China’s largest offshore salmon pen back at sea with significant modifications
A newly modified Deep Blue 1 -- China's largest offshore salmon farm -- has been towed back to sea following "regular maintenance", which includes the retrofitting of a large 35-meter tower.
In an announcement on Thursday, Rizhao Wanzefeng Fisheries -- the Chinese firm behind the project -- said it towed the modified pen 130 nautical miles from the Chinese coast to a location in the Yellow Sea.
Some 130,000 fish smolt were then transferred to the pen, the firm said.
A spokesman for the firm told Undercurrent News half the transferred smolt were rainbow trout, half were Atlantic salmon.
In a short video, the huge, modified pen is seen towed by tugs. A tower -- which the spokesman confirmed is 35m in height -- is fixed atop the pen (see feature photo and gif below).
Previously, the pen did not have a tower.
Deep Blue 1, the world's second-largest offshore pen used to farm salmon after SalMar's Ocean Farm 1 in Norway, was designed and built by Chinese state-owned shipbuilding company Qingdao Wuchuan Shipbuilding and launched in May last year. In July, the pen was towed 130 nautical miles to the Yellow Sea and stocked with 200,000 smolt, Wanzefeng said.
Earlier this year the 35m-tall, 60m-wide pen was returned to a port in Weihai, Shandong province, less than a year after its launch, where it underwent "regular maintenance", a spokesperson told Undercurrent at the time. The salmon were also removed.
The spokesperson said following the modification the pen would be situated at a new location in deeper water, "very near to the original site".
"If you look at the cage -- which is around 35m in height -- what they've put on top looks similar to that," a source, who did not wish to be quoted by name, told Undercurrent. "If you add 35m, it's going to be installed somewhere different, where the water is 60-70m deep. Otherwise, the top still will stick out," said the source, noting the pen is designed to sit on the seabed.
Wanzefeng's pen submerged in the Yellow Sea. Credit: Wanzefeng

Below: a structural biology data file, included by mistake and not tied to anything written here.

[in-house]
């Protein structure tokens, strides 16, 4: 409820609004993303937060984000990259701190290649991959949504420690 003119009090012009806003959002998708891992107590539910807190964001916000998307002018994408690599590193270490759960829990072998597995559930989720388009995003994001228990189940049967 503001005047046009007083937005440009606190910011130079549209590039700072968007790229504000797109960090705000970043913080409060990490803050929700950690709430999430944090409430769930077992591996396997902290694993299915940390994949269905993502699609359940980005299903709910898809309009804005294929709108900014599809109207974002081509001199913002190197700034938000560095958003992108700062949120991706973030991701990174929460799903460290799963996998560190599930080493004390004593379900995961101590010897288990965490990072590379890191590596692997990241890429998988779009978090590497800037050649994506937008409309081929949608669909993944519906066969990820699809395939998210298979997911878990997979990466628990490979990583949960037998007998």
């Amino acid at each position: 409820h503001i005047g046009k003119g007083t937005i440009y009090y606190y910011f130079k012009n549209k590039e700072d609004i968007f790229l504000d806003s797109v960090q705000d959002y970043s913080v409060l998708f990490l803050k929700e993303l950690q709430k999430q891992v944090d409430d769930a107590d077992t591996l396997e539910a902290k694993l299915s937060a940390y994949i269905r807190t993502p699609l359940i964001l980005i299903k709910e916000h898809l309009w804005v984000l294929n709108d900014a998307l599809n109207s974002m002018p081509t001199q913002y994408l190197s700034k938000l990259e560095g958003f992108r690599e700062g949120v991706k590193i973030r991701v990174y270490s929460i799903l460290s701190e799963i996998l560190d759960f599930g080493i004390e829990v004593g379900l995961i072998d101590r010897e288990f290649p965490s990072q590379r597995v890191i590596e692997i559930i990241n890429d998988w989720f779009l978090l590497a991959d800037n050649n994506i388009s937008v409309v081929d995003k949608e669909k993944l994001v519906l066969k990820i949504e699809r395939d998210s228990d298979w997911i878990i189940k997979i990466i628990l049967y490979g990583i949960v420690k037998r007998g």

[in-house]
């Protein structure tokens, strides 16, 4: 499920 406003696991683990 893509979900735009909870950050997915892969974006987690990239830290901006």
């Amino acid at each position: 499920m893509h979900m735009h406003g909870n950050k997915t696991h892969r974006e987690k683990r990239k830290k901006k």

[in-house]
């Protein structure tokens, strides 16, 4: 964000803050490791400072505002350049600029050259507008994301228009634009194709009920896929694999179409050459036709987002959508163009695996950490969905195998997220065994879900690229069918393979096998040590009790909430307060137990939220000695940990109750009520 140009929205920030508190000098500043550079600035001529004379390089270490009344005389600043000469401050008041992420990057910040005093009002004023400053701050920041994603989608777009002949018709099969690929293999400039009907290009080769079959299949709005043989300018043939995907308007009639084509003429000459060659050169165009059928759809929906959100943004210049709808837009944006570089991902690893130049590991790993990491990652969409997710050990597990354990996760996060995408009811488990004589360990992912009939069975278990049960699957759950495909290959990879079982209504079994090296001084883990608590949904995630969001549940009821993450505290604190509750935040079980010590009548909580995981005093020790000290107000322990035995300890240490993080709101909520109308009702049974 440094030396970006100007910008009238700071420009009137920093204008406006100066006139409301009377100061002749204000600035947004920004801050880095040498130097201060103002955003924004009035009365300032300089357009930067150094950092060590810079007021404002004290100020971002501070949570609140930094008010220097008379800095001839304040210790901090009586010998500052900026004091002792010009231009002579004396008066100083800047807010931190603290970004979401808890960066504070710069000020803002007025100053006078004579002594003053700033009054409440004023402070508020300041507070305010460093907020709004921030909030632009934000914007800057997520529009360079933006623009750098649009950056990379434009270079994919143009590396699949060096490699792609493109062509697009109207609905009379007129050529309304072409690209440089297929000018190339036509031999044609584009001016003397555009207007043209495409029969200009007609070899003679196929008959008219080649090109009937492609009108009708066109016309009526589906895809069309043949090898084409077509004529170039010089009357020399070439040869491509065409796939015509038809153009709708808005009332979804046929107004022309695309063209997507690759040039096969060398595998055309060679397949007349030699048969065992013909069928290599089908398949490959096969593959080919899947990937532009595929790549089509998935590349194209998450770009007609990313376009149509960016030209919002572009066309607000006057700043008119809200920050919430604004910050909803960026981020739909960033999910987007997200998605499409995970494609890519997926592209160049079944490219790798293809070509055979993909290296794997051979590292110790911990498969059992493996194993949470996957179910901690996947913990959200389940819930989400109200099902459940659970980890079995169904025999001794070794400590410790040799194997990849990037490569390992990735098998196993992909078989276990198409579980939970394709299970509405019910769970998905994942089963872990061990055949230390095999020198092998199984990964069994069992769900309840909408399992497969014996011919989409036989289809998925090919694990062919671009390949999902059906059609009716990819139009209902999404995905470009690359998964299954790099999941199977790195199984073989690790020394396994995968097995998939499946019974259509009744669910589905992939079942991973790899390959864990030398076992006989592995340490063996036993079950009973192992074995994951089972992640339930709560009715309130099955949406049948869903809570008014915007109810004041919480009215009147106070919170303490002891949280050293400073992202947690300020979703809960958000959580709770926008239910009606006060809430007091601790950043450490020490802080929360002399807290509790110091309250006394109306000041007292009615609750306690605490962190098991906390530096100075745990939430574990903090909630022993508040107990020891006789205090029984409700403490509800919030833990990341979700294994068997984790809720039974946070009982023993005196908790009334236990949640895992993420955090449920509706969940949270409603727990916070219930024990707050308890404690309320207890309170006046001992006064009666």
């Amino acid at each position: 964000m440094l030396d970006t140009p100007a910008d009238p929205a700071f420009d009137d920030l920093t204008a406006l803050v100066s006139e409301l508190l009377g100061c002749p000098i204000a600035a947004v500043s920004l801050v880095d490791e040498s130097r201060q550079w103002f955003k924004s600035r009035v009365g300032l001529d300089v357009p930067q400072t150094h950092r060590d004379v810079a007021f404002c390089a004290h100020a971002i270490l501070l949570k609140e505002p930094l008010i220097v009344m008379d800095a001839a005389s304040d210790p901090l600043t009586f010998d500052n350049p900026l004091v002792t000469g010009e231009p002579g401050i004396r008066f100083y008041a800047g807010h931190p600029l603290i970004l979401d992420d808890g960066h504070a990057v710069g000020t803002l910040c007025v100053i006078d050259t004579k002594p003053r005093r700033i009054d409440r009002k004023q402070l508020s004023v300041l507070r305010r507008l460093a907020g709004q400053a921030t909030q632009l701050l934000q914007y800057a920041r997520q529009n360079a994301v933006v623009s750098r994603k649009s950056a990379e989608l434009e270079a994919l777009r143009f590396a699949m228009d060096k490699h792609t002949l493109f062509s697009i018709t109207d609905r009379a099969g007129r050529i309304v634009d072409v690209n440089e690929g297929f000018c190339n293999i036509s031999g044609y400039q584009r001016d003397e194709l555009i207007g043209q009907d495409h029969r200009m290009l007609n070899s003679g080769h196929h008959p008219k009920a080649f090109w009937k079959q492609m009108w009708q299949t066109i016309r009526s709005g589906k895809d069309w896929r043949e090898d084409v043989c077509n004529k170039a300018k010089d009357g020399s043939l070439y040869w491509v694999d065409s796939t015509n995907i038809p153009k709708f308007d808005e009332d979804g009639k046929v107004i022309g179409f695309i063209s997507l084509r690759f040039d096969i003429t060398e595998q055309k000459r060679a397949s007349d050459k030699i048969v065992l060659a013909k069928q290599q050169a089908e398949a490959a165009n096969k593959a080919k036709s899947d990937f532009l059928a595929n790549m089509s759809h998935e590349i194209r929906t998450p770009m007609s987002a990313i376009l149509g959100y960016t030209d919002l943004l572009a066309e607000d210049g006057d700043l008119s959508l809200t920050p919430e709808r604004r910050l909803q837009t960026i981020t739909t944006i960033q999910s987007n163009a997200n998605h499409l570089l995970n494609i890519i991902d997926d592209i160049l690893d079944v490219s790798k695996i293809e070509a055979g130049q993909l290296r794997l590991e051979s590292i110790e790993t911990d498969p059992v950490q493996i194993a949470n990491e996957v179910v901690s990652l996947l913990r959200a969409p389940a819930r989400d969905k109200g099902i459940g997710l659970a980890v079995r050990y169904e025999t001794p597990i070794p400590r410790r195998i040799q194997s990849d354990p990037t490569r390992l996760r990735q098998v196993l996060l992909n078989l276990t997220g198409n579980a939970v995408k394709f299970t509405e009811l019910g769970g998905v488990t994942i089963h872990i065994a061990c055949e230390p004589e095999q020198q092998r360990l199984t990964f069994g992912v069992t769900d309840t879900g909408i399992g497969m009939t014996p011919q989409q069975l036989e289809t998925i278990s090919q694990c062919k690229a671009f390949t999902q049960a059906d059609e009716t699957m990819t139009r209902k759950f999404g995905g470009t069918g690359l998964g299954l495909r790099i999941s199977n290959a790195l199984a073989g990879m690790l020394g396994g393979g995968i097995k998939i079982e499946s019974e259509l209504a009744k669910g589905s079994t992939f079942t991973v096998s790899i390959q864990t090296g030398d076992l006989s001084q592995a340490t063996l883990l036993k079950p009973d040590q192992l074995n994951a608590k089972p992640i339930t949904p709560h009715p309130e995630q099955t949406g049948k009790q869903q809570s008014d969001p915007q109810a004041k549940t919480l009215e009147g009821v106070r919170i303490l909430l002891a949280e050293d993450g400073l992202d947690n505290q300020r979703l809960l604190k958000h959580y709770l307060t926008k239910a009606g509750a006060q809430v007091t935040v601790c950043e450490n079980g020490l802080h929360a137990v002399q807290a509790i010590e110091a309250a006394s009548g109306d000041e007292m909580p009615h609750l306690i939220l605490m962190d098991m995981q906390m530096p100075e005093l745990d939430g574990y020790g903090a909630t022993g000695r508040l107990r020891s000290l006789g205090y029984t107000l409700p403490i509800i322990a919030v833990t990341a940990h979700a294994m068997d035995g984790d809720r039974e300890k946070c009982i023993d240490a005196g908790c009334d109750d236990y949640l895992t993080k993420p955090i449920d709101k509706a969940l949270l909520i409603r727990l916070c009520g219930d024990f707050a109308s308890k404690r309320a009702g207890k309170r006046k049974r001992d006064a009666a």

Wanzefeng said the deeper water would be colder than water at the surface, and therefore more suitable for raising salmon.
"They [Wanzefeng] said that they're aiming to farm some 50m deep; the pen will be standing in 60m or 70m water, and the top of the cage would be at 40m, and the middle of the cage at about 50m," said the source.
The spokesperson said Wanzefeng would adapt its harvesting method following the redesign; because it will sit deeper in the water the pen will need to be raised from the seabed in order to harvest the fish.
"It will take about 24 hours. We would raise the pen only in good weather," he told Undercurrent. He said it would use a vacuum fish pump to capture the fish in a method similar to the reverse of transferring the salmon smolt to the pen (see picture below).
A vacuum fish pump is used to transfer salmon smolt from a barge to Deep Blue 1. Credit: Wanzefeng
The spokesman said the modifications -- including transporting the pen back and forth to the installed locations -- cost in the region of $4 million-$5m.
The first source said the redesign could pose challenges to its operation, however; retrofitting the tower -- which could weigh 300-350 metric tons by his estimates -- to the pen could cause structural stress. "As soon as you start submerging the pen, that's when this thing becomes very unstable."
He said raising a pen of Deep Blue 1's size to harvest might be impractical. "It's not something you want to have to do on a regular basis."
The spokesperson did not contend that these could be issues when they were put to him by Undercurrent.
A project led by state-owned enterprises and China Ocean University, Deep Blue 1 has been shrouded in secrecy, a second industry source in China told Undercurrent. "They're not very open, so it's really hard to get exact information about this project," he said.
However, the spokesperson said the project is "no secret"; for instance, he explained the smolt comes from three different sources.
"We produce some of the smolt ourselves; some we get from farmers in mountainous regions, we give them the fingerlings to raise and they farm to the correct sizes; and some we get from third-party companies."
Shandong Oriental Ocean Sci-Tech, the first company in China to establish a land-based salmon hatchery and smolt facility, told Undercurrent it did not supply Wanzefeng any smolt.
Wanzefeng is known to operate a smolt facility in Shandong; in November 2018, the firm was fined CNY 200,000 ($29,102) by local authorities in Rizhao city because its hatchery and smolt facility broke environmental laws.
The spokesperson said the success of the project should be judged early next year when the salmon and trout are expected to reach harvest size.
Deep Blue 1 on the water surface in the Yellow Sea. Credit: Rizhao Wanzefeng
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